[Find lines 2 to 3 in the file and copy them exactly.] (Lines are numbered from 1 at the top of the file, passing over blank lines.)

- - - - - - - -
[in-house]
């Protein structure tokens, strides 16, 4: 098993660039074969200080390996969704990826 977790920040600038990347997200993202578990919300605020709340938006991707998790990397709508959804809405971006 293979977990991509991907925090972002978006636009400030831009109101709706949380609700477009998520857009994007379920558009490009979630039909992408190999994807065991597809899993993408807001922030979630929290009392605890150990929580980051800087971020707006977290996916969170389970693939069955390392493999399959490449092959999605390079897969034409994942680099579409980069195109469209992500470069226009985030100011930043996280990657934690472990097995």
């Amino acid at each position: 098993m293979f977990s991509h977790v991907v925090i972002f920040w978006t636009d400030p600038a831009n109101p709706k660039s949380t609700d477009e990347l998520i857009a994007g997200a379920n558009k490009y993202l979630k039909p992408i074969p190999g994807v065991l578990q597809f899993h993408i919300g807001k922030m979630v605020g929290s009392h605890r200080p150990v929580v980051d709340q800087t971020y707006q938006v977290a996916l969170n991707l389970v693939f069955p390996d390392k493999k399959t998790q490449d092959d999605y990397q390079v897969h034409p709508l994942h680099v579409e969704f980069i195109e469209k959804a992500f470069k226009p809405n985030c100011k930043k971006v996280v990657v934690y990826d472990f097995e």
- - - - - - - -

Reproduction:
């Protein structure tokens, strides 16, 4: 098993660039074969200080390996969704990826 977790920040600038990347997200993202578990919300605020709340938006991707998790990397709508959804809405971006 293979977990991509991907925090972002978006636009400030831009109101709706949380609700477009998520857009994007379920558009490009979630039909992408190999994807065991597809899993993408807001922030979630929290009392605890150990929580980051800087971020707006977290996916969170389970693939069955390392493999399959490449092959999605390079897969034409994942680099579409980069195109469209992500470069226009985030100011930043996280990657934690472990097995």
């Amino acid at each position: 098993m293979f977990s991509h977790v991907v925090i972002f920040w978006t636009d400030p600038a831009n109101p709706k660039s949380t609700d477009e990347l998520i857009a994007g997200a379920n558009k490009y993202l979630k039909p992408i074969p190999g994807v065991l578990q597809f899993h993408i919300g807001k922030m979630v605020g929290s009392h605890r200080p150990v929580v980051d709340q800087t971020y707006q938006v977290a996916l969170n991707l389970v693939f069955p390996d390392k493999k399959t998790q490449d092959d999605y990397q390079v897969h034409p709508l994942h680099v579409e969704f980069i195109e469209k959804a992500f470069k226009p809405n985030c100011k930043k971006v996280v990657v934690y990826d472990f097995e």